Happy Christmas Darren to you and yours â and thank you for providing so many stimulating articles over the course of the year (and previous years!). I'm no scientist and am out of my depth most, if not all, of the time but thoroughly enjoying reading your posts and the lively discussions that often ensue. Please keep up the good work!
(Is this were I request the larger version or should I send you an email, Darren?)
Also, I thought iganto was a Sivapithecine?
Sorry, I meant t6o say.
I thought Giganto was a Sivapithecine, not Pongine?
a Sivapithecine, not Pongine?
That's the same. Sivapithecus and Pongo are more closely related to each other than to us.
Thalassa - and then Hellboy's name, isn't it?
I would like to see a larger version of your card, if I may.
happy holidays to you and yours, and a bountiful New Year.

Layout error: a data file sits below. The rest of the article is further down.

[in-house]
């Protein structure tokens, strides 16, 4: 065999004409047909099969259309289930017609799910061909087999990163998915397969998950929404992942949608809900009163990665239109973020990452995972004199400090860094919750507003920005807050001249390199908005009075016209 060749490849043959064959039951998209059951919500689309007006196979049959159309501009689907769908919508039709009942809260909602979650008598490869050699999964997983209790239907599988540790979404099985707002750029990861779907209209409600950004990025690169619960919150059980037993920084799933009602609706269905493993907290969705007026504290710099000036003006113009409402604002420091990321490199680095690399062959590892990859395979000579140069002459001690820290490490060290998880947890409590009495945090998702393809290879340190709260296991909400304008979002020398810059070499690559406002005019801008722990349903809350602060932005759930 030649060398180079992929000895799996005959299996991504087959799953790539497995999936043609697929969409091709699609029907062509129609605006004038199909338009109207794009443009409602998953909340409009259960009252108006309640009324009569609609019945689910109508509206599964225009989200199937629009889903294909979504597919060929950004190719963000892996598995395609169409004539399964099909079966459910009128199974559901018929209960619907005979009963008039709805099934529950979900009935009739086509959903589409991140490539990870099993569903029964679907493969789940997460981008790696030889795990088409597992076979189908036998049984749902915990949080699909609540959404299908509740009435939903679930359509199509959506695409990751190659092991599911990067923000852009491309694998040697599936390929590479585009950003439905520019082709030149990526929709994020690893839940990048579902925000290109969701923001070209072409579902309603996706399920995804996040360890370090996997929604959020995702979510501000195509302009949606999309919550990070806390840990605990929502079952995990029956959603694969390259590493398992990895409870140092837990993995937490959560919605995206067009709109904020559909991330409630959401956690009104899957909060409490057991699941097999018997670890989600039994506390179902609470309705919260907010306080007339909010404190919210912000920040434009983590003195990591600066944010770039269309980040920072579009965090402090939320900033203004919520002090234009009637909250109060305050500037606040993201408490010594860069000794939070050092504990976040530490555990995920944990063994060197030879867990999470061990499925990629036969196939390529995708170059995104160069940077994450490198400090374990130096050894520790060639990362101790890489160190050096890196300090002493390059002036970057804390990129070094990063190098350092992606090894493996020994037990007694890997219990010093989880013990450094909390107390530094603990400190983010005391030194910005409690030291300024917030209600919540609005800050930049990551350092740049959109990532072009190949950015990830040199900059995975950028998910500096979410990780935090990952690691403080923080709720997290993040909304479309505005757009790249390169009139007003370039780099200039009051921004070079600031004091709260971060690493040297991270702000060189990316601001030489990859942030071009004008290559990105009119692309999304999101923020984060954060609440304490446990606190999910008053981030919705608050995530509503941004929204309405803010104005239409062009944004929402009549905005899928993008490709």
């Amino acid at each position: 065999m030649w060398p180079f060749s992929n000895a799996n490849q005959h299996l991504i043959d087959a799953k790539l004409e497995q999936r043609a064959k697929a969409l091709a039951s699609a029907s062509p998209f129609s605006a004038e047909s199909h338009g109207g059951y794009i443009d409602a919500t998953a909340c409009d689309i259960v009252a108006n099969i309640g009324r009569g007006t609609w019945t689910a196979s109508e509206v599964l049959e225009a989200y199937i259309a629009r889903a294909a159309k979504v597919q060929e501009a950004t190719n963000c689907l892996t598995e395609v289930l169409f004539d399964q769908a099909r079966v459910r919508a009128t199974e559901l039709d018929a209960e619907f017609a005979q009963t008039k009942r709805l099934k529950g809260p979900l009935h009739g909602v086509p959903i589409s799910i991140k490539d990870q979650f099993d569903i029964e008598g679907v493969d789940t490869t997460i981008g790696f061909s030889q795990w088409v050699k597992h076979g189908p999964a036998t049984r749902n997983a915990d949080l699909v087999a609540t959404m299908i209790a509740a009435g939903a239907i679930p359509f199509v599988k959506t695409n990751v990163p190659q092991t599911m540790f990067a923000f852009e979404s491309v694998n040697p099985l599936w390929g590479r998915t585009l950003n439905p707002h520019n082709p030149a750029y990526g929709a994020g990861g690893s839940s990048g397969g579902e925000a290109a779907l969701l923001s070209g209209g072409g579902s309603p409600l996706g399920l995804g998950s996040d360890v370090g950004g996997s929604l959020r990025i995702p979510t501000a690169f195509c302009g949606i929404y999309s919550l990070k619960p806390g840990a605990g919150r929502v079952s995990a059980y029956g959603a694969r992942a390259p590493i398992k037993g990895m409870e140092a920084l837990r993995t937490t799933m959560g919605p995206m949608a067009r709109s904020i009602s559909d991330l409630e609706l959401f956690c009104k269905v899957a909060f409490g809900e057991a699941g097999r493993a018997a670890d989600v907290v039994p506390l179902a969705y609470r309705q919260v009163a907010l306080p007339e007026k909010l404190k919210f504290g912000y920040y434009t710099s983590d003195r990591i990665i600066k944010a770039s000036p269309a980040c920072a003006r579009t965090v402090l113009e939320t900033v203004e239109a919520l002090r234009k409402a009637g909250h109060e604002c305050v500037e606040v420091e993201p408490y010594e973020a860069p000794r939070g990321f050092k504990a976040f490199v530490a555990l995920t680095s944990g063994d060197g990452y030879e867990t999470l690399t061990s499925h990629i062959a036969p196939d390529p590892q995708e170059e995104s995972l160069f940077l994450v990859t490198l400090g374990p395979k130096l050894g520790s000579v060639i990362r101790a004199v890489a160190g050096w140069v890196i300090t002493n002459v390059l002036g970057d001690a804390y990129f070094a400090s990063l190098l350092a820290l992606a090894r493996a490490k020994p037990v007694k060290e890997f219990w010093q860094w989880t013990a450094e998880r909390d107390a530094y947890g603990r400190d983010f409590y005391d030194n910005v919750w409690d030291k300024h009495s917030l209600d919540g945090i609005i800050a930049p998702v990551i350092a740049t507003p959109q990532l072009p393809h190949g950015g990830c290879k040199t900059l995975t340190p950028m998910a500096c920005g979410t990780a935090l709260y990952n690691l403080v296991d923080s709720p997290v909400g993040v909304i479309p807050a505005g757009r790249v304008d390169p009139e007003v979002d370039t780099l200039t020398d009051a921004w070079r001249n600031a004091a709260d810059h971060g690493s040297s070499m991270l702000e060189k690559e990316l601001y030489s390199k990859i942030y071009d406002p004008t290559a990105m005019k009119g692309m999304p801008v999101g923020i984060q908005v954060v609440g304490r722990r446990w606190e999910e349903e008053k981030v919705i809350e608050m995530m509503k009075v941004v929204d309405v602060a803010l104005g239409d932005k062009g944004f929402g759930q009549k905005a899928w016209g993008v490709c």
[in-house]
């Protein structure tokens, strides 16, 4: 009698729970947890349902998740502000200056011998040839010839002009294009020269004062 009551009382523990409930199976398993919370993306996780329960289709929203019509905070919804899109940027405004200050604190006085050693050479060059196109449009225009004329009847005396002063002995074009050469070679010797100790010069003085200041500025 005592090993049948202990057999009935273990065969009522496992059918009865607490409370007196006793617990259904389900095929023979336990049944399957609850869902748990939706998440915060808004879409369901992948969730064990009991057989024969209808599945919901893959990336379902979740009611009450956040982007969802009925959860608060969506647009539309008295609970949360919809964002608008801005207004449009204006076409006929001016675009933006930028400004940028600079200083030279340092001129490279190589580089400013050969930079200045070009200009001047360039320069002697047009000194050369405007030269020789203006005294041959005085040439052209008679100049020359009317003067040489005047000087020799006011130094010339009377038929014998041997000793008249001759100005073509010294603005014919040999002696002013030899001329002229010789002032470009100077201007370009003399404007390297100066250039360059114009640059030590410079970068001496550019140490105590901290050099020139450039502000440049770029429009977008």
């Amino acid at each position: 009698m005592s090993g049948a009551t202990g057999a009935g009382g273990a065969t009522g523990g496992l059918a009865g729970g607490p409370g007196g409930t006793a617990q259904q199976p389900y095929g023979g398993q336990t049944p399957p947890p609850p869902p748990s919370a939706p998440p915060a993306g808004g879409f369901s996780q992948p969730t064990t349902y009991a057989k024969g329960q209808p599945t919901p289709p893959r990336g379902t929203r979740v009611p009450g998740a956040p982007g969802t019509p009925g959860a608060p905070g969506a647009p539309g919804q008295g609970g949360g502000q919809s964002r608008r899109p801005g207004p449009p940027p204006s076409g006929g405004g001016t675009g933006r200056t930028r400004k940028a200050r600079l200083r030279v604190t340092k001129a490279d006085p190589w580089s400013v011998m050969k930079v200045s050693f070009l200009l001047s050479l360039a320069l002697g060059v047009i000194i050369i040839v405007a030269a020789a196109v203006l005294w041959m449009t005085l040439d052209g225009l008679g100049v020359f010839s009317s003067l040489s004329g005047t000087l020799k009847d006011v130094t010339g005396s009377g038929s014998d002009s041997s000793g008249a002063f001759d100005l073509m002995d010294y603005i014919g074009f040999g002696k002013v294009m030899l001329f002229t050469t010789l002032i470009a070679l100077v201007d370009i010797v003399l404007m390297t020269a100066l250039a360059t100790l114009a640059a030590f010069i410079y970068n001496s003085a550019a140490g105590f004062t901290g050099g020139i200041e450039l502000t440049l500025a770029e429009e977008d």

Happy Holidays! I like your drawing, Darren; and all the other pictures here too.
Thanks for the continuing info.enjoyment here at Tet Zoo!
Merry Christmas and happy New Year, Darren and all! By the way, in Russia there is also Old New Year - New Year according old Julian calendar, unofficially celebrating from 13-th to 14-th of January. So, our holidays last longer time!
Also foolish question to all visitors.
Help me to identify this animal up to species. When it will be done, I'll try to explain why I need it, if you'll be interested...
Pavel: the picture shows a male Crowned lemur Eulemur coronatus.
Happy holidays to you all!
Thank you, Darren! I asked it because in book this animal had been presented as possum... In Russian text people learning Russian may see the mention about possums.
Simply I collect biological mistakes and blunders in books (alas, they appear too often in post-Soviet book publishing business), and I wanted to be sure. Thank you!
Merry Christmas and Happy New Year!